Our contributions for interference modeling and mitigation include

  1. deriving closed-form instantaneous statistics of interference in a broad range of interferer topologies
  2. developing parametric (model-based) methods for interference migitation
  3. developing non-parametric methods for interference mitigation for orthogonal frequency division multiplexing (OFDM) systems.

Interference is a major limiting factor for communication performance in many wireless networks, esp. cellular, Wi-Fi, and ad hoc networks. Key sources of wireless interference include other communication devices using the same or adjacent transmission band, nearby electronic devices, and switching circuitry on the computational platform itself. Interference from other sources is predominantly asynchronous to the symbol clock in the receiver. Interference has non-Gaussian statistics and causes severe degradation in communication performance of conventional receivers that are designed under an assumption of additive Gaussian thermal noise [1].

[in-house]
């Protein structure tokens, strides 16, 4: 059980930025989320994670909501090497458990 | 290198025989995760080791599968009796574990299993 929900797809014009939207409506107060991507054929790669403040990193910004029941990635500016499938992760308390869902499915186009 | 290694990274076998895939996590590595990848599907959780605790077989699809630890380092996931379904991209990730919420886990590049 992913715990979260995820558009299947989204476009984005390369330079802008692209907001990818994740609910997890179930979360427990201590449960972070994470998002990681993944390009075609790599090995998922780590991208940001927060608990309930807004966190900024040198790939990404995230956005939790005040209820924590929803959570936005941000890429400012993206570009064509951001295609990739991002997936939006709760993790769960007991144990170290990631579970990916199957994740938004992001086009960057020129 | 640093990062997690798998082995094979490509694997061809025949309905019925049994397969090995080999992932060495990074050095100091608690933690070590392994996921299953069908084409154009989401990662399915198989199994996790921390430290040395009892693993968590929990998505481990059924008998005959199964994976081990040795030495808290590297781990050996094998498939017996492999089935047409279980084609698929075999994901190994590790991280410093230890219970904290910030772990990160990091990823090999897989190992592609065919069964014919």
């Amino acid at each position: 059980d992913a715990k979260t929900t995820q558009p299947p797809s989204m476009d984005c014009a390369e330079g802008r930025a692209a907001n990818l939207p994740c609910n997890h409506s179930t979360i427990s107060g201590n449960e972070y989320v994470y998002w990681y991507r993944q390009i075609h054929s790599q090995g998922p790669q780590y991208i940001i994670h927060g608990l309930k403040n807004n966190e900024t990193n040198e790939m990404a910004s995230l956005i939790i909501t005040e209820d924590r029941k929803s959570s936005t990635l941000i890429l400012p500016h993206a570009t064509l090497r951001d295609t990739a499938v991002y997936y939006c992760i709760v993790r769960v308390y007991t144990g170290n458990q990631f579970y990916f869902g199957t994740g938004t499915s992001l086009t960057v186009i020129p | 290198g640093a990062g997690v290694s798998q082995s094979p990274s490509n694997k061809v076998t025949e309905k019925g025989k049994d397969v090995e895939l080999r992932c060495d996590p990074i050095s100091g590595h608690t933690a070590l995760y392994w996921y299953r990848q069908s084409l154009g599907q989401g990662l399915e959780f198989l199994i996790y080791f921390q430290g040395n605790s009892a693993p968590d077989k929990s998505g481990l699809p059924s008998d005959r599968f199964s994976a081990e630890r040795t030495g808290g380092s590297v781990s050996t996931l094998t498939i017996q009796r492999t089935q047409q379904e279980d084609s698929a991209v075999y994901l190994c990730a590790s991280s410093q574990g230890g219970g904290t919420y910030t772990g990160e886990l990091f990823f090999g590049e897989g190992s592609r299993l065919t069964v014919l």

Methods to avoid, cancel, or reduce interference have been an active area of research over the last three decades. In most cases, interference cannot be completely avoided or canceled at the receiver. Methods to reduce the intensity of interference at the receiver are acceptable as long as the degradation in communication performance caused by the residual interference is tolerable. Intensity of the residual inteference, however, is rapidly increasing as the reuse of available radio spectrum increases, sources of electromagnetic radiation increases, and the form factor of the computational platform decreases. To this end, our research derives the statistics of the residual interference, and utilizes them to analyze and improve the communication performance of receivers.